Anyway, Peirce (pronounced "purse") ended up enchanting William James, and James, being an Adept at the role of public intellectual, championed Peirce's ideas, and American pragmatism was born. And it has been, for around 100 years now, "the" reigning philosophy in Unistat. 

Lots of serious philosophers detest pragmatism because it seems to be an "anti-philosophy." William James tackled the "free-will" vs. "determinism" problem by reasoning that they both have their merits, and so a sort of free-willed determinism must rule the day...Hey, whatever works!
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But back to C.S. Peirce. He seemed fascinated by this idea of abduction, and it's difficult to pin him down on it; in his collected papers he seems to define it differently every few years, adds a wrinkle, expands it here, talks about it in a completely new context there, changes the name of it a few times. He gets very technical with it, massages the idea, combines it with other ideas. But what strikes me is that his many years of meditating and cogitating about the idea of "abduction" in logical reasoning led him to a fallibilism that engenders an affection from a lover of speculative thought such as myself, the OG.

Because I know you have important things to do, people to see, video games to play, and sexual positions to try out, I will just get in this one last thing before I let you all out of class and into the sunshine...

In a paper titled "The Scientific Attitude and Fallibilism," dating from 1896 or 1898, even the curators of his papers are not sure - he wrote stuff willy-nilly and let it pile up - he says there are four types of bullshit arguments that other philosophers or Authority figures or self-appointed "experts" will try to pull on us to get us to stop thinking about one phenomena or idea or another, and they are:

  • There are ancient and eternal truths that have been discovered; we must never question them.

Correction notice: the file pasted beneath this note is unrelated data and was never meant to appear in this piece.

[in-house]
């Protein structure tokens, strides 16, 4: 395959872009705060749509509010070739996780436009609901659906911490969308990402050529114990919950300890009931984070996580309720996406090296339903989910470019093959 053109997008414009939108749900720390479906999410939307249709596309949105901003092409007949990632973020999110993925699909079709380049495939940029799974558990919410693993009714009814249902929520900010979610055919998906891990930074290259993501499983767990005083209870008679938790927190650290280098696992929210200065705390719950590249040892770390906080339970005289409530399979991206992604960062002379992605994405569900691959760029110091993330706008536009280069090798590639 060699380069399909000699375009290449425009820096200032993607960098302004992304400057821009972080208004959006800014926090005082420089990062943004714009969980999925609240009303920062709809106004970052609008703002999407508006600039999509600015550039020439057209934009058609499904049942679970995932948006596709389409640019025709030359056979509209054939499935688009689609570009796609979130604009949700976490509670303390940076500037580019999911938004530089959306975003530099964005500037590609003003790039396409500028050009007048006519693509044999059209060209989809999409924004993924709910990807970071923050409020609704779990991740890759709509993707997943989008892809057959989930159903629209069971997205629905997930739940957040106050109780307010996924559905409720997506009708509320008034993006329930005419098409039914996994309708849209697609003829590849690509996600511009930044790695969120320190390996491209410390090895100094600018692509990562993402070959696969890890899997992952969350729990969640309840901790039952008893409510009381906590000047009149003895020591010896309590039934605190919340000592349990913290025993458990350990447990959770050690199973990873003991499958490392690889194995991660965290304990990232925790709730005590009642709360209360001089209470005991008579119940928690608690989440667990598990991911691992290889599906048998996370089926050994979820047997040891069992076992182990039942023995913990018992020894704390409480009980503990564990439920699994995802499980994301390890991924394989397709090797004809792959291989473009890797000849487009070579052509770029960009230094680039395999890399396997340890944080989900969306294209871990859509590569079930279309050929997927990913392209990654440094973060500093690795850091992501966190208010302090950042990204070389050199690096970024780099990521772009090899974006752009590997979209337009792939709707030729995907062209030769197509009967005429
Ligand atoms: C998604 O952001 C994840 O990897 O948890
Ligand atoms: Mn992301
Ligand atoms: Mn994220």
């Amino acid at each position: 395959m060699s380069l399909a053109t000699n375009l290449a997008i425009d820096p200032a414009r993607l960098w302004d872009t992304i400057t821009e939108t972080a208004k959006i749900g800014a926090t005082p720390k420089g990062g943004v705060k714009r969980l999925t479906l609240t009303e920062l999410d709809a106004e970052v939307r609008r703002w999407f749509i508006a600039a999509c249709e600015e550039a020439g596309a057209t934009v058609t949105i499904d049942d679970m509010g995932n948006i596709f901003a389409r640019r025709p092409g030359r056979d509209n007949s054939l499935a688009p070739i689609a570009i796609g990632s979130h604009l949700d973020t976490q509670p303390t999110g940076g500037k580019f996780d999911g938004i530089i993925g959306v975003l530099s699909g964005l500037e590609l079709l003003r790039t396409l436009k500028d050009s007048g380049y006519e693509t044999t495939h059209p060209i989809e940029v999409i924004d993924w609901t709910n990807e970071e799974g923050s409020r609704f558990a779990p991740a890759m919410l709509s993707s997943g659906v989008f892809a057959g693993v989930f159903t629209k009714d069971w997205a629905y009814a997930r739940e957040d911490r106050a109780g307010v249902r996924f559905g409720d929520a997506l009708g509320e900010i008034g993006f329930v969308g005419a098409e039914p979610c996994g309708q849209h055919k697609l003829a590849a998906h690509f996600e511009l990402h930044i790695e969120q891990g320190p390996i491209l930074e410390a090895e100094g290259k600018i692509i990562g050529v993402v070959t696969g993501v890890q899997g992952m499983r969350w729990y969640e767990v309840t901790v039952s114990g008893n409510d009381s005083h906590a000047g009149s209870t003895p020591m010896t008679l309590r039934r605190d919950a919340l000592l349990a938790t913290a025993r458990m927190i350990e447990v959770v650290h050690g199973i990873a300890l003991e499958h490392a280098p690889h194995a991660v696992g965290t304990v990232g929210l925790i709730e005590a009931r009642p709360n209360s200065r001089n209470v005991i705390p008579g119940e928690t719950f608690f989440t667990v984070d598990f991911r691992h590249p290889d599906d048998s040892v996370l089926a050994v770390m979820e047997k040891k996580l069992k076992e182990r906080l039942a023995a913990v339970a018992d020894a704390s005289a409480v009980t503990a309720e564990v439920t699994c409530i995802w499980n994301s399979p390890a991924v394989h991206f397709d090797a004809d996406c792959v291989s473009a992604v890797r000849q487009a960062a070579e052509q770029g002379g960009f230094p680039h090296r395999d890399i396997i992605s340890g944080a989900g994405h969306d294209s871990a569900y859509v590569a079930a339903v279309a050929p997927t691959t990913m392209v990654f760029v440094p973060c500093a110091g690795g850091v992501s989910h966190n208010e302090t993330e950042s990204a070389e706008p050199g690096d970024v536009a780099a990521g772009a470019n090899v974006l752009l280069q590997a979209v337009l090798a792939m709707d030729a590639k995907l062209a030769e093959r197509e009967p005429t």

• There are just some things that can never be known.
  • (Here's where it gets muy interesante for the OG, and I will quote Peirce so you get a feel for his rhythms:) "The third philosophical stratagem for cutting off inquiry consists in maintaining that this, that, of the other element of science is basic, ultimate, independent of aught else, and utterly inexplicable - not so much from any defect in our knowing as because there is nothing beneath it to know. The only type of reasoning by which such a conclusion could possibly reached is retroduction. (This was one of Peirce's other words for "abduction." - OG) Now nothing justifies a retroductive inference except its affording an explanation for the facts. It is, however, no explanation at all of a fact to pronounce it inexplicable. That, therefore, is a conclusion which no reasoning can ever justify or excuse."
  • We have finally found the "last and perfect formulation" so don't bug us with anything that attempts to contradict it. Peirce: "'Stones do not fall from heaven,' said Laplace, although they had been falling upon inhabited ground every day from the earliest of times. But there is no kind of inference which can lend the slightest probability to any such absolute denial of an unusual phenomenon."- pp.55-56 Philosophical Writings of Peirce
In a discussion of Umberto Eco's novel Foucault's Pendulum, Mark Fenster brings in the idea of abduction, which was ultimately derived from Peirce : "Abduction is the process of interpreting unexplained events or results by figuring out a law that can explain them, a process of 'figuring out' that often, in the case of great scientific discoveries, requires imaginative or analogical steps. In the process of abduction, the text to be interpreted contains a 'secret code' of the law but requires an inventive or at least quite dynamic and productive interpretive act to identify and decipher the explanatory law." - pp.99-100 of Conspiracy Theories: Secrecy and Power In America, 1999 edition; I have seen a newer expanded edition. It seems most conspiracy theorists are far better at using abductive logic than they probably ever knew! (But it doesn't mean all conspiracy theories "are wrong.")

...Which brings us back to the aliens abducting humans thingamabob? Passing strange, eh? Or is it only word-play?